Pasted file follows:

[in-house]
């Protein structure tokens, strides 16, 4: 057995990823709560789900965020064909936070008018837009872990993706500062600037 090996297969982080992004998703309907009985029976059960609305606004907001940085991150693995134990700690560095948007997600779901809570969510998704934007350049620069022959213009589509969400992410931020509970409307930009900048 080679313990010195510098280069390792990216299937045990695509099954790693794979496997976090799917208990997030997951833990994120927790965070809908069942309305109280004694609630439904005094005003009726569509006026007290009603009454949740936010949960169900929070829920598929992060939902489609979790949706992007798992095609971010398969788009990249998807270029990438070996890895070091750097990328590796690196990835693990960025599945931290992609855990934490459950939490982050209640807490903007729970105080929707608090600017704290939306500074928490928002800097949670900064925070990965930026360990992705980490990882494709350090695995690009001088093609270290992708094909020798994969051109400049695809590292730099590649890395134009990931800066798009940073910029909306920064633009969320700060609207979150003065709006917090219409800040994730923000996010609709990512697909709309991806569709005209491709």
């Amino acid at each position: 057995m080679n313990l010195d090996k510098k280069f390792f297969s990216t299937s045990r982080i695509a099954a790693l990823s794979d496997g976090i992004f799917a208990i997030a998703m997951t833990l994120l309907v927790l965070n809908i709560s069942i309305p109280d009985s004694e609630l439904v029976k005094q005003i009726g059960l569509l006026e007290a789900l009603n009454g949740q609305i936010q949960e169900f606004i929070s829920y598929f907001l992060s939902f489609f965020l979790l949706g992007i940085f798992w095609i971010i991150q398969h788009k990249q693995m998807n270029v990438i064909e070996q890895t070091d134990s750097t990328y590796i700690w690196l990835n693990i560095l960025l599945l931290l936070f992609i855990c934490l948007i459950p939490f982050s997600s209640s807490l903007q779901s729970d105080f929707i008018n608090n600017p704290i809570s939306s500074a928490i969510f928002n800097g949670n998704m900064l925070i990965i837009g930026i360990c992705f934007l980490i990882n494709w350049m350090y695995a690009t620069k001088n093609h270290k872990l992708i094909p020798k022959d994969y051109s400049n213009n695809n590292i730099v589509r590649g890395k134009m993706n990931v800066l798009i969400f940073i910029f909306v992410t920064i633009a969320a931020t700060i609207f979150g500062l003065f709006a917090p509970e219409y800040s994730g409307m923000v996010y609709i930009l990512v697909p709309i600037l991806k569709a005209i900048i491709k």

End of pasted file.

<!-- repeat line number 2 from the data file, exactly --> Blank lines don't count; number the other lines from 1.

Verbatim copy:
């Protein structure tokens, strides 16, 4: 057995990823709560789900965020064909936070008018837009872990993706500062600037 090996297969982080992004998703309907009985029976059960609305606004907001940085991150693995134990700690560095948007997600779901809570969510998704934007350049620069022959213009589509969400992410931020509970409307930009900048 080679313990010195510098280069390792990216299937045990695509099954790693794979496997976090799917208990997030997951833990994120927790965070809908069942309305109280004694609630439904005094005003009726569509006026007290009603009454949740936010949960169900929070829920598929992060939902489609979790949706992007798992095609971010398969788009990249998807270029990438070996890895070091750097990328590796690196990835693990960025599945931290992609855990934490459950939490982050209640807490903007729970105080929707608090600017704290939306500074928490928002800097949670900064925070990965930026360990992705980490990882494709350090695995690009001088093609270290992708094909020798994969051109400049695809590292730099590649890395134009990931800066798009940073910029909306920064633009969320700060609207979150003065709006917090219409800040994730923000996010609709990512697909709309991806569709005209491709």